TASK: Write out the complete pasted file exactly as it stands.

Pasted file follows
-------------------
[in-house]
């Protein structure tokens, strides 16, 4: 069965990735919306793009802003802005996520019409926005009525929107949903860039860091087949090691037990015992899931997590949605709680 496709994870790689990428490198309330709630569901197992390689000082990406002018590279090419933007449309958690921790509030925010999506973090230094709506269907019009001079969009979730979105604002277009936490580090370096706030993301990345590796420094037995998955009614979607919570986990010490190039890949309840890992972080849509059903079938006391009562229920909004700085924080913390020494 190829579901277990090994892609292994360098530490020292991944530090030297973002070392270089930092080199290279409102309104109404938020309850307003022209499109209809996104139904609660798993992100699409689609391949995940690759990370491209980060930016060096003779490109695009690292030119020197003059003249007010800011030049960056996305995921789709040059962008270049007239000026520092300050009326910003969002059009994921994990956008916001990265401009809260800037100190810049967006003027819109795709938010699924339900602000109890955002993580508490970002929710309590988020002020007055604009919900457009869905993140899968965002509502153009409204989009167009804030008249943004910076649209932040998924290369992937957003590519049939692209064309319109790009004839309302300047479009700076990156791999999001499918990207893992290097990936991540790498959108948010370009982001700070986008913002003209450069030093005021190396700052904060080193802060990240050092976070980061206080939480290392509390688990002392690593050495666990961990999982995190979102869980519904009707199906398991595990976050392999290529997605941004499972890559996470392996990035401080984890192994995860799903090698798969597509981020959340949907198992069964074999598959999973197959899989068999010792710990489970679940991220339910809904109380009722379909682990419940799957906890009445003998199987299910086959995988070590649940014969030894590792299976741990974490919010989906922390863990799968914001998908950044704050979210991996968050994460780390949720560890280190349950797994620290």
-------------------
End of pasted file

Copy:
[in-house]
């Protein structure tokens, strides 16, 4: 069965990735919306793009802003802005996520019409926005009525929107949903860039860091087949090691037990015992899931997590949605709680 496709994870790689990428490198309330709630569901197992390689000082990406002018590279090419933007449309958690921790509030925010999506973090230094709506269907019009001079969009979730979105604002277009936490580090370096706030993301990345590796420094037995998955009614979607919570986990010490190039890949309840890992972080849509059903079938006391009562229920909004700085924080913390020494 190829579901277990090994892609292994360098530490020292991944530090030297973002070392270089930092080199290279409102309104109404938020309850307003022209499109209809996104139904609660798993992100699409689609391949995940690759990370491209980060930016060096003779490109695009690292030119020197003059003249007010800011030049960056996305995921789709040059962008270049007239000026520092300050009326910003969002059009994921994990956008916001990265401009809260800037100190810049967006003027819109795709938010699924339900602000109890955002993580508490970002929710309590988020002020007055604009919900457009869905993140899968965002509502153009409204989009167009804030008249943004910076649209932040998924290369992937957003590519049939692209064309319109790009004839309302300047479009700076990156791999999001499918990207893992290097990936991540790498959108948010370009982001700070986008913002003209450069030093005021190396700052904060080193802060990240050092976070980061206080939480290392509390688990002392690593050495666990961990999982995190979102869980519904009707199906398991595990976050392999290529997605941004499972890559996470392996990035401080984890192994995860799903090698798969597509981020959340949907198992069964074999598959999973197959899989068999010792710990489970679940991220339910809904109380009722379909682990419940799957906890009445003998199987299910086959995988070590649940014969030894590792299976741990974490919010989906922390863990799968914001998908950044704050979210991996968050994460780390949720560890280190349950797994620290």